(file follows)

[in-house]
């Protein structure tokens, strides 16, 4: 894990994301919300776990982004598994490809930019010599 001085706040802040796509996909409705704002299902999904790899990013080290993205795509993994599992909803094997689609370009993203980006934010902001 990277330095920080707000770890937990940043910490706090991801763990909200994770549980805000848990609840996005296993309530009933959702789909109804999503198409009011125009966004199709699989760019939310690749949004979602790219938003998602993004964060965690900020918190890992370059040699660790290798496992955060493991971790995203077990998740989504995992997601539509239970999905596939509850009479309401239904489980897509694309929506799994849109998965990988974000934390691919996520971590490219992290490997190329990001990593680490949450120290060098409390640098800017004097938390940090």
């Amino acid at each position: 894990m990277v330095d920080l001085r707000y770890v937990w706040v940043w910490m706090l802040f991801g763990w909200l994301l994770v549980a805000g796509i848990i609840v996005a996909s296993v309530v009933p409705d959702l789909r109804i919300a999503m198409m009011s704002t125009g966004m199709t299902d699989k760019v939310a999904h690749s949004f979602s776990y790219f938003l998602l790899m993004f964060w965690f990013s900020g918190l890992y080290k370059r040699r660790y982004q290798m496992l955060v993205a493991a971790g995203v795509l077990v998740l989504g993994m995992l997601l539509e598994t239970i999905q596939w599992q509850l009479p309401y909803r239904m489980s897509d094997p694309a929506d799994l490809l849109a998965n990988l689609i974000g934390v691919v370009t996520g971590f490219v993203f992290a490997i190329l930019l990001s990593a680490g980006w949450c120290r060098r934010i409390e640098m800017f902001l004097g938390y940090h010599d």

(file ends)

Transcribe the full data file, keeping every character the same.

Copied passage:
[in-house]
């Protein structure tokens, strides 16, 4: 894990994301919300776990982004598994490809930019010599 001085706040802040796509996909409705704002299902999904790899990013080290993205795509993994599992909803094997689609370009993203980006934010902001 990277330095920080707000770890937990940043910490706090991801763990909200994770549980805000848990609840996005296993309530009933959702789909109804999503198409009011125009966004199709699989760019939310690749949004979602790219938003998602993004964060965690900020918190890992370059040699660790290798496992955060493991971790995203077990998740989504995992997601539509239970999905596939509850009479309401239904489980897509694309929506799994849109998965990988974000934390691919996520971590490219992290490997190329990001990593680490949450120290060098409390640098800017004097938390940090």
């Amino acid at each position: 894990m990277v330095d920080l001085r707000y770890v937990w706040v940043w910490m706090l802040f991801g763990w909200l994301l994770v549980a805000g796509i848990i609840v996005a996909s296993v309530v009933p409705d959702l789909r109804i919300a999503m198409m009011s704002t125009g966004m199709t299902d699989k760019v939310a999904h690749s949004f979602s776990y790219f938003l998602l790899m993004f964060w965690f990013s900020g918190l890992y080290k370059r040699r660790y982004q290798m496992l955060v993205a493991a971790g995203v795509l077990v998740l989504g993994m995992l997601l539509e598994t239970i999905q596939w599992q509850l009479p309401y909803r239904m489980s897509d094997p694309a929506d799994l490809l849109a998965n990988l689609i974000g934390v691919v370009t996520g971590f490219v993203f992290a490997i190329l930019l990001s990593a680490g980006w949450c120290r060098r934010i409390e640098m800017f902001l004097g938390y940090h010599d």